The newer version of Android TV does make a difference to UI performance. We found general usage to be a bit faster and more stable than before. On the whole, this is a capable smart TV that does improve on the X93D range, even if only ever so slightly.

Sony KD-65Z9D 4K HDR TV performance
We used the Sony KD-65Z9D 4K HDR TV with a variety of content, including HDR and SDR video clips in 4K resolution. We also watched full-HD, 720p, and standard definition content over various test clips, as well as content streamed from YouTube and Netflix. We paid particular attention to performance with HDR content, as this is the signature feature of the TV.

Sony’s biggest promise with the KD-65Z9D is an improvement in handling HDR content, and this is something we can attest to. We watched some demo clips as well as an episode of Narcos streamed off Netflix in 4K HDR, and found the colours to be vibrant and incredibly natural. More detail is visible in dark areas, while bright ones look noticeably more realistic too. The TV manages to accurately and correctly portray the differences between bright and dark zones, and smooth out the fake-looking pop that non-HDR TVs tend to highlight. The improved processing definitely shows.

Non-HDR content also gets a significant boost, thanks to the improved backlight. The TV does a commendable job of making standard dynamic range content look as natural and vibrant as it can, providing a picture that is noticeably better than on other 4K TVs can manage. All of this is thanks to a much more calibrated backlight, which allows zones to shine visibly brighter without any leakage into other parts of the frame that need not be as brightly lit. The Z9D is essentially at its best when using 4K HDR content, but standard dynamic range doesn’t suffer too much either. This gives the Samsung SUHD 65KS9000 TV stiff competition in terms of picture performance, and it is arguably the best HDR TV we’ve seen so far.

Moving on to full-HD and 720p content, we noticed that upscaling is considerably better than on the 55X9300D which we reviewed just a few months ago. The X1 Extreme processor ensures that motion handling remains fantastic even with lower resolution content, and the picture is free of grain and artefacts for the most part. The low resolution obviously shows when compared to 4K clips and the full potential of the TV, but this isn’t too bothersome.

The same is the case with standard definition content, and it’s safe to say that picture quality has improved across the board with the Z9D. Despite the large size of the screen, standard definition and 720p content is very watchable. Sound is pretty much the same as that of the X93D range. It’s loud and clear enough, but if you’re investing so much in this TV, then we’d also recommend you put aside some money to pick up a good soundbar or home theatre system. The excellent speaker array from the X94D range would have been a great addition to this TV.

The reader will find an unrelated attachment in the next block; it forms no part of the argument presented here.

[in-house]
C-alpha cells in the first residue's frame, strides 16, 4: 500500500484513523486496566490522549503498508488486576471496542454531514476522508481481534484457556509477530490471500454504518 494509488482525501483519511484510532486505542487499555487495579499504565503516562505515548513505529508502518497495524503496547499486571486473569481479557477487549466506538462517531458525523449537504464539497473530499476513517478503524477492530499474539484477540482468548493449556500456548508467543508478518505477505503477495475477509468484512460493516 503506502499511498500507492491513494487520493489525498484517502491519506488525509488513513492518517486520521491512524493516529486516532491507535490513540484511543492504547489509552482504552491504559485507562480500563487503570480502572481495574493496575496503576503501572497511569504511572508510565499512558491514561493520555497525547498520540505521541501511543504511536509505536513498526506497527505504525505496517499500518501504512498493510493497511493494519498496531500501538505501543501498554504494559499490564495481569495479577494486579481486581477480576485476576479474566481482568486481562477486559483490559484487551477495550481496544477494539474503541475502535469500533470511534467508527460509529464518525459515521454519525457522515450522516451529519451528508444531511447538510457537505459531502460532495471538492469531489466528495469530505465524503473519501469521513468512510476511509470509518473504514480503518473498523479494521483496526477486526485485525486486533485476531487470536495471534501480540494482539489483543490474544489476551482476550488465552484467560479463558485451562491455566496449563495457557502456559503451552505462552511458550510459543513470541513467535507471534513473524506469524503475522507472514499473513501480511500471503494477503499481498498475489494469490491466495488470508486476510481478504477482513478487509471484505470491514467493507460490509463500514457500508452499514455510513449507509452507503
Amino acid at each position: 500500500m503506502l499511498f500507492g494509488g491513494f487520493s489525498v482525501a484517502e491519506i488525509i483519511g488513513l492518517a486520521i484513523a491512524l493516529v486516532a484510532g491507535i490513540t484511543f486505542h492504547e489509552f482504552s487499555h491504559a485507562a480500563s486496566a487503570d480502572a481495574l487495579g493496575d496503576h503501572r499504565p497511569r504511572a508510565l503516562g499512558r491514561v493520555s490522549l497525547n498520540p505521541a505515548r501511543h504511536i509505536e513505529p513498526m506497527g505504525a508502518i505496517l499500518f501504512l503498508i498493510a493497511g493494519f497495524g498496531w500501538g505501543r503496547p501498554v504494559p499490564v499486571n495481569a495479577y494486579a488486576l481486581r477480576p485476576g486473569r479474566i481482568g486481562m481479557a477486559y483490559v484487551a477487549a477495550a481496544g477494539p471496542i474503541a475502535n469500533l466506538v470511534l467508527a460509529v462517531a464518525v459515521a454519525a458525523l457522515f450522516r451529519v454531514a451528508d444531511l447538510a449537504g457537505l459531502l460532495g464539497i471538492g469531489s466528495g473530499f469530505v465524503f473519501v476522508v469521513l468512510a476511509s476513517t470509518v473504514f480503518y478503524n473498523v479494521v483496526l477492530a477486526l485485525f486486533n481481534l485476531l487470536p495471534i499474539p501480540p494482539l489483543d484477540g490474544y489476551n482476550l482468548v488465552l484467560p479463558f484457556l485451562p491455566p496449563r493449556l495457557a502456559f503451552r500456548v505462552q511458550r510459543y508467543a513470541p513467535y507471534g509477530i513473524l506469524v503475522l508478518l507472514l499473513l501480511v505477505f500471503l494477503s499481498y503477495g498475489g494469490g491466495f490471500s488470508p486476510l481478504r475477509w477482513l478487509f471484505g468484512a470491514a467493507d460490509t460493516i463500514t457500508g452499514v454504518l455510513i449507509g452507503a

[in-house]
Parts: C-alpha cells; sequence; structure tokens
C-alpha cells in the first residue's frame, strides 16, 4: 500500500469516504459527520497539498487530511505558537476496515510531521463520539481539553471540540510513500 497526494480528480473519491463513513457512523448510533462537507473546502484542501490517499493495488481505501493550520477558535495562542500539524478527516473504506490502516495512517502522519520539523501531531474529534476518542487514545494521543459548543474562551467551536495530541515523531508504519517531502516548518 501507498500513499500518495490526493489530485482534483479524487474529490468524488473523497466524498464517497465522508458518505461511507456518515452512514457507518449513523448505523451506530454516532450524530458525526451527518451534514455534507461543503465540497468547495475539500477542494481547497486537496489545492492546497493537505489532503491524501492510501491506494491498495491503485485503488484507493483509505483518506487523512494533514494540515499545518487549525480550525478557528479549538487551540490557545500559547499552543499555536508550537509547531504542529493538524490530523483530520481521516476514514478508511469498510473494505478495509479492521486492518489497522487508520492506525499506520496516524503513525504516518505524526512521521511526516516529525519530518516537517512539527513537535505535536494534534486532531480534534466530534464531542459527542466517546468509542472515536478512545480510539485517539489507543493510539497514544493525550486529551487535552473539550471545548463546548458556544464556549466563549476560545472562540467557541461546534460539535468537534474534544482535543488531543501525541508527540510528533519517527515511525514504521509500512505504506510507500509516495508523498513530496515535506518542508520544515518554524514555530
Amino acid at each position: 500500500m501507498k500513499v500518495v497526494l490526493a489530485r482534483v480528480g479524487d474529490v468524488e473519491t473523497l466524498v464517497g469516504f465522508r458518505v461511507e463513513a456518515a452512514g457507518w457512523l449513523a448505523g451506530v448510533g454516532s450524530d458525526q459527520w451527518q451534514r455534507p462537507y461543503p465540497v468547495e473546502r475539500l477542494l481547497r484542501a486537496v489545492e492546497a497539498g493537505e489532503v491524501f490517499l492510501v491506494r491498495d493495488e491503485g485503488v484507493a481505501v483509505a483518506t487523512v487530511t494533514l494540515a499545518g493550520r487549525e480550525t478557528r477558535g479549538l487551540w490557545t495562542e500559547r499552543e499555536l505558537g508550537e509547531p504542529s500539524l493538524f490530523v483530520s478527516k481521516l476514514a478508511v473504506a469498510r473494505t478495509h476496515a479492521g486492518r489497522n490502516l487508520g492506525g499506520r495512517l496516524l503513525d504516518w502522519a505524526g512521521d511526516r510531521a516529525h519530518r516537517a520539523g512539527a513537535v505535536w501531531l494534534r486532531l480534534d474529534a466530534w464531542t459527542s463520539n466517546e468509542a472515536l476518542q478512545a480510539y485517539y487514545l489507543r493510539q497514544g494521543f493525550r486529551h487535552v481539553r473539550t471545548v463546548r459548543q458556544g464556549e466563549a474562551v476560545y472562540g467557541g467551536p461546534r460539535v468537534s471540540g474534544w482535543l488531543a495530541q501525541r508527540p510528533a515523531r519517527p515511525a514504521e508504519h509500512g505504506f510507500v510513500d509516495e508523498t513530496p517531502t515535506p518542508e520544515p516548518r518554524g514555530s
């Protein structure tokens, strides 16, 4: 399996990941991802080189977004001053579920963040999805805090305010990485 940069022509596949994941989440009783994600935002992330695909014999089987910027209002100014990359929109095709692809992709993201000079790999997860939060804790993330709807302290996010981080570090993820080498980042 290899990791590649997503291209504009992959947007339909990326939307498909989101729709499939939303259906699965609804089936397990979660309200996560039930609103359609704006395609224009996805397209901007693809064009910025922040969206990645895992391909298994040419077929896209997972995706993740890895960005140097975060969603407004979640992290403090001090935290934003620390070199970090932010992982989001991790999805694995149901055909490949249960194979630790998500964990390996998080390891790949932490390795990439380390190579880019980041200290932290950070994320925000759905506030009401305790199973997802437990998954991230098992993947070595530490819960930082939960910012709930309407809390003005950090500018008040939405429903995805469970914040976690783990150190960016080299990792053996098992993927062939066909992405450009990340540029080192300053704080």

Verdict
The Sony KD65Z9D 4K HDR TV isn’t much different to its equivalent from the 55X9300D range in terms of features, but its price is still considerably higher at Rs. 5,04,900. Sony justifies this with a promise of better picture quality thanks to improved internal components, and this is a promise that the Japanese electronics conglomerate has managed to keep. The KD-65Z9D is among the best TVs we’ve used, giving stiff competition to Samsung’s dominance in the TV market. If you intend to watch a lot of HDR and 4K content, or simply want to be future-ready with your TV, this is arguably the best one of its size that you can buy today.

However, at Rs. 5,04,900, the Sony Z9D is also among the most expensive TVs around. It’s around Rs. 60,000 more expensive than the Samsung 65KS9000 SUHD TV, which offers a similar level of performance, and in our opinion looks better than the Sony. There are compelling reasons to go with Sony, such as the fact that Android TV is an excellent smart TV platform, as well as its fantastic upscaling which we feel is just a hint better than Samsung’s. This TV is worth its price if performance is all-important, and if you do buy the Sony KD-65Z9D, rest assured that you will not feel let down.

Price (MRP): Rs. 5,04,900

Pros

  • Top-shelf performance across content resolutions
  • Excellent upscaling
  • Clean motion handling
  • HDR video looks beautiful
  • Android TV makes for superb smart functionality

Cons

  • Incredibly expensive
  • Sound reproduction could be better

Ratings (Out of 5)

  • Design: 4
  • Performance: 5
  • Value for money: 2.5
  • Overall: 4
Tags: Sony, KD-65Z9D, TV, HDR, 4K, Sony KD-65Z9D Price, Sony KD-65Z9D Price in India, Sony KD-65Z9D Review
[“source-ndtv”]